Taking a left turn from Cairo's Al-Kasr Al-Aini Street and walking down Gamal Al-Din Abu Al-Mahasen Street is like crossing the border of chaos into a haven of quiet and serenity. Almost immediately, the noises of the city disappear and are replaced with humming birds and the soft sound of the wind in the trees.

The sense of calm that washes over the visitor when entering the leafy suburb, situated right in the heart of Cairo, is unlike any other in the busy capital. With its calm atmosphere, one might think the area is abandoned, free of residents and visitors.

One is also momentarily struck by the beauty of their surroundings. Tall handsome villas, almost outdone by greenery, appear as if out of nowhere. It's as if the visitor has just left present day Cairo for a 20th century European suburb.

The suburb in question is Cairo's Garden City. A wealthy and chic residential district that lies by the Nile, just south of Downtown Cairo, it houses an abundance of embassies and some of Cairo's elite, or at least that's how most people identify it.

However, there's a lot more to Garden City than that; the suburb is also a historical and architectural treasure. It is home to some of Cairo's most beautiful European-style buildings that were built over the course of a century.

The suburb's story began in 1905 when the owners of the Nile Land & Agricultural Company chose visionary architect Jose Lamba to design a small district that would look like a European suburb and be the home of Cairo's prominent upper class.

Influenced by Art-nouveau architecture, he created a beautiful maze, drawn by a compass and not a ruler. The perfect hexagon that is Lamba's design has no straight roads. Its streets instead take the form of triangles and curved rectangles, entangling the walker in endless spirals, leading them right back to where they started without them even noticing.

And so it began, as the crafted villas and elegant gardens sprang up in the new city, Cairo's wealthiest hurried to buy the available properties.

The list of residents included royals such as Princess Fatma Fazil, prominent prime ministers like Adly Yegen Pasha and Mustafa El-Nahhas Pasha, and famous screen stars such as Fouad el-Mohandes and Shwekar. While these residents no longer live in Garden City, the houses and stories they've left behind remain.

Possibly the most historical building in the suburb is located at 10 Tolombat Street, which is now Itihad El-Mohamyeen El-Arab Street. In 1941, it became the headquarters of Britain's first-ever overseas ministry, where former British Secretary of State Oliver Lyttleton resided and worked during World War II.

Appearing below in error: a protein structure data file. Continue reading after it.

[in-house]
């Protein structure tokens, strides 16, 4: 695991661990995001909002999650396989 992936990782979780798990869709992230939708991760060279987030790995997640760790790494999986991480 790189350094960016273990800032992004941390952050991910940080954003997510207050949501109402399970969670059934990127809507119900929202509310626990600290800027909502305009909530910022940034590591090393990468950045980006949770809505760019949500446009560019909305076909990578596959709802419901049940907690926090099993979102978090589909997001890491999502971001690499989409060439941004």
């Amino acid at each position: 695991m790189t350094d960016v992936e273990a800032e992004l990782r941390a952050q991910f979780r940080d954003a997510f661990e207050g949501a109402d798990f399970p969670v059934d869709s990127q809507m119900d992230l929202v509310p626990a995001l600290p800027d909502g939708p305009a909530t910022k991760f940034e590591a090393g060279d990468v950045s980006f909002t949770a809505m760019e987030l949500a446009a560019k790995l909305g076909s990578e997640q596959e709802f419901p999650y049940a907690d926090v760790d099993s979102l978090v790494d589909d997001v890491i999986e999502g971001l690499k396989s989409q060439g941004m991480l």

The British residence, that transferred Garden City into a high security area filled with British military vehicles, was referred to by British officials as "Grey Pillars" or "Number 10", referencing London's Number 10 Downing Street. According to local legend, when officials asked to be taken there, the locals would identify it as the "Secret Building.”

"Number 10" hosted a variety of world leaders and international public figures during the war, ranging from European royals to heads of state and war generals.

It is within the walls of this beautiful belle-epoque villa that Lyttleton and General Charles De Gaulle of France negotiated and signed the documents that recognized the independence of both Syria and Lebanon from French and British protectorates.

The British Embassy that sits within a beautiful palace on Ahmed Ragab Street, which was built in 1894 making it one of the suburb's oldest buildings, was the center of multiple historical meetings.

It was in the palace's gardens that Lord Mountbatten, viceroy of India and uncle to Prince Philip of Greece, who later become the Duke of Edinburgh and husband of Queen Elizabeth, first talked about the marriage with the princess.

It was also from the British Embassy that in 1942 the British envoy Sir Miles Lampson drove in a military cortege to the Palace of Abdeen to give King Farouk the historic choice of appointing a pro-British cabinet or renouncing his throne.

The British royal family remains the owner of the second largest number of properties in Garden City, the first being the Vatican.

At number 10 El-Pasha Street also lies one of Garden City's most beautiful properties. A palace so bedazzling that art and architecture students jump over its fence to photograph its garden's statues, a palace where prominent politician Fouad Serageldin Pasha once lived.

It was built in 1902 by famous Italian architect Berlei and was originally intended to serve as a residence for Kaiser Wilhelm II, German emperor and cousin of the king of England. After the Kaiser's visit was postponed due to the start of World War I, the palace later became the Serageldin family residence.

It is engraved with the intertwined initials of Serageddin Chahin. The gorgeous palace became the subject of Fouad's sister Samia Serageldin’s semi-autobiographical novel "The Cairo House."

In every corner of every street in the quiet leafy suburb, there's an untold story, a breathtaking architectural design and most of all, a legacy. Yet despite the rich history, most Cairenes go about their everyday lives, completely unaware.